H&M wants to change its image. To become known as a more inclusive, family-focused retailer, it’s aligning itself with partners reflecting its priorities beyond trendy fashion.
On Thursday, the fast-fashion retailer announced on its social media channels its latest partnership: a one-year sponsorship of the newly relaunched and rebranded PopSugar Family. Formerly PopSugar Mom, the editorial site’s March 7 refresh is intended to speak to all parents and families, rather than to traditional families and moms alone. Biracial couples and single-parent families, as well as families with LGBTQ+ parents and grandparents acting as caregivers, are now represented in featured imagery and stories. H&M’s sponsorship lasts for one year and centers largely on H&M-branded native stories.
“We always want to be a welcoming brand, a diverse brand,” said Emily Scarlett, head of communications at H&M USA, of teaming with PopSugar Family.
Coinciding with the relaunch, PopSugar will release a library of images featuring eight diverse families through PopSugar PopStock, allowing other media outlets to pluck them for their own use.
Lisa Sugar, PopSugar’s founder and president, said the changes were driven largely by PopSugar’s evolution across sites. Though the company has always tended toward a female audience, its other verticals — including Celebrity, Fashion and Beauty — have become comparatively more inclusive environments, speaking to those of a wide range of sizes and skin tones, for example.
When PopSugar Moms started branching out to include a broader range of stories, like stories for dads (on topics like doing their little girls’ hair) and for women experiencing infertility, readers began asking for more of them. At the same time, Sugar and her team found there was a lack of fitting stock images available.
“By the end of last year, enough was enough,” said Sugar. “We decided to make the switch and also tackle the imagery, and we were excited to see that a lot of brands were interested in being a part of it.”
According to the company, at the time of the transition, PopSugar Moms was the No. 1 site in terms of digital unique views among moms ages 18 to 49, and it boasted one of the largest parenting audiences on Facebook. It declined to share specific reach.
For H&M, diversity in imagery is very important, said Scarlett. “It’s not just a question of one aspect of diversity, but it’s really looking at the totality of everything we do and making sure we see the customer, and the variety of customers, reflected in what we’re putting out there.”
The PopSugar partnership comes on the heels of the “H&M Loves NYC” campaign, which soft-launched with a full-page ad in New York Magazine on February 14. It features a diverse cast, including H&M staffers, reflecting on when they first became New Yorkers. The campaign’s imagery is now featured on six NYC buses, as well as digital signage at bus stops. It’s also set to take over a subway station near Hudson Yards, where H&M’s fourth NYC flagship will open next week.
“We’re really looking into: What are the feelings of the community and ways of engaging the community, and how can we speak to our different customers in different ways?” said Scarlett.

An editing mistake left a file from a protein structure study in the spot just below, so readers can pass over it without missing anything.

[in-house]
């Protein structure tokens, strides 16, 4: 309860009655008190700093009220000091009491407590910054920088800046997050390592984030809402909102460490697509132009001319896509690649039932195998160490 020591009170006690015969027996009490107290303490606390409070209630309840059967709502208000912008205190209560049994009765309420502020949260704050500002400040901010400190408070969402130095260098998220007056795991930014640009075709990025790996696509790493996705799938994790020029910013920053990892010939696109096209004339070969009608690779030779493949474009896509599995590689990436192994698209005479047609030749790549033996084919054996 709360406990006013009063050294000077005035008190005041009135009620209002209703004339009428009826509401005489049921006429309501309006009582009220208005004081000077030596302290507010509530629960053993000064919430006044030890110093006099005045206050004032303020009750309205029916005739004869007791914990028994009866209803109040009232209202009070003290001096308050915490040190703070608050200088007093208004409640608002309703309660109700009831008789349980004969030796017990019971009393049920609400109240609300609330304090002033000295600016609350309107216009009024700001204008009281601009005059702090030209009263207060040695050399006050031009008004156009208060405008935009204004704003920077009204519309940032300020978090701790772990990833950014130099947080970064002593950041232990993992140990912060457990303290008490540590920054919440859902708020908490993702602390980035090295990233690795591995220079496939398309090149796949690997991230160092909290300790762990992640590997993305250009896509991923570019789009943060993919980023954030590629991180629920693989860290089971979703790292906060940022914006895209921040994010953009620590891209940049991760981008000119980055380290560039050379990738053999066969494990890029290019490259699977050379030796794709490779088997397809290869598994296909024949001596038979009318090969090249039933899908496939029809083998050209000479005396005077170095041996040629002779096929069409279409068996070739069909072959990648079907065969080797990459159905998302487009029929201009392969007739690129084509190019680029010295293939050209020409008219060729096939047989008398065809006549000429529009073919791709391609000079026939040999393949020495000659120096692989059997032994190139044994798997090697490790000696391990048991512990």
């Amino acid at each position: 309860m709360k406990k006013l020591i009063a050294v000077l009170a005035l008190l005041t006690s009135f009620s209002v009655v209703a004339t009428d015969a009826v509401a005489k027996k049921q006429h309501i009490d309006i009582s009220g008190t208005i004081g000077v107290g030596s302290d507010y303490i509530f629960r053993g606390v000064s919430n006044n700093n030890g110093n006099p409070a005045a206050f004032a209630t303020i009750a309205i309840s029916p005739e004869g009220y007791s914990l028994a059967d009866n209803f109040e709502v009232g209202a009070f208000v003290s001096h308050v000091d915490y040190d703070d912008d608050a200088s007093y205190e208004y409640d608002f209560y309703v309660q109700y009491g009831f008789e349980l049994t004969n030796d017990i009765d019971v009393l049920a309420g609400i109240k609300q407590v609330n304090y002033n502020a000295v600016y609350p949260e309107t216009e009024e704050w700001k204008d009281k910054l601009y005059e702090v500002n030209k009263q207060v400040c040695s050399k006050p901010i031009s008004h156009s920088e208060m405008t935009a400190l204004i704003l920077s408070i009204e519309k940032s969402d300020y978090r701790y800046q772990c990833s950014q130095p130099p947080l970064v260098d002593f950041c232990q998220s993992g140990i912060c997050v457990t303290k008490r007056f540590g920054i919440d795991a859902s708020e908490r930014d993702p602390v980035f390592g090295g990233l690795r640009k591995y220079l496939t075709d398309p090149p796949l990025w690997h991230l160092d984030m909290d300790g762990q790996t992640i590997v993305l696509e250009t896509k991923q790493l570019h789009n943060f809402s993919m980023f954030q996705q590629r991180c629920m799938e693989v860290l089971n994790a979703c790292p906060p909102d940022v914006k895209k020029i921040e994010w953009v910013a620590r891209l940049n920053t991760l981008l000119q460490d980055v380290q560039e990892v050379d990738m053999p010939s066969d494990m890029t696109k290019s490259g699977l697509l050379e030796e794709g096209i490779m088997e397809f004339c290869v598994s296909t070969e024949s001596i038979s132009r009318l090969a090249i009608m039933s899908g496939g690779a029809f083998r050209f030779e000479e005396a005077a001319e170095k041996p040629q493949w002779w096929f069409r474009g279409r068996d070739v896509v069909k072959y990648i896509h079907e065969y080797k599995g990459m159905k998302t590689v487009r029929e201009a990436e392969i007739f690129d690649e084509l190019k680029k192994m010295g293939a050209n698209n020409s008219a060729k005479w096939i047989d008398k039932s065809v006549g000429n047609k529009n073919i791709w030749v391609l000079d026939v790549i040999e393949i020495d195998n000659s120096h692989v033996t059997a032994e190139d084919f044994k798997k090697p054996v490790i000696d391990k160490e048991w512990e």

On that note, the company is also looking to engage with a new range of influencers, expanding beyond those strictly focused on fashion. “Mommy” and dad influencers, and influencers tapped into sustainability are being considered, as are celebrities with young families.
Scarlett said diversity and inclusion have been deeply rooted in H&M from day one. However, in January 2018, the company received great backlash for featuring a racially offensive image on its e-commerce site, of a black child modeling a sweatshirt reading “coolest monkey in the jungle.” Brand collaborator The Weeknd cut ties with H&M, as a result, and the company’s profits plunged 62 percent in the quarter.
In the wake of the mistake, Scarlett said, H&M hired both a global and North American inclusion and diversity manager to focus on the company’s ongoing commitment in these areas. It’s a common move among fashion brands coming under fire for racial insensitivity.
Scarlett declined to share what percentage of H&M’s sales are children’s clothing, but said there’s a lot of potential to grow the family business in the U.S. market. In H&M’s latest earnings report, in December, the company reported a 3 percent increase in global revenue for the first nine months of the year, to $16.9 billion.
For fashion brands, campaigns with bold inclusivity and diversity messages are trending. Nordstrom launched its “An Open Mind is the Best Look” campaign via a commercial that ran during E! News’ Oscars pre-show last month. On February 26, Coach released “Words Matter,” a short film directed by Spike Lee and featuring Michael B. Jordan, meant to showcase Coach’s values of optimism and inclusion.
This is not the first time H&M and PopSugar have joined forces — the two have been working together on various editorial and activations for the past three years, said Scarlett. But this partnership speaks directly to H&M’s current focus.
“We are really interested in this idea of looking at the family and what that means, and how we can become a part of the whole journey with the family,” she said. “And, of course, we’re interested in gaining some new shoppers in the process.”
Photo by Evaan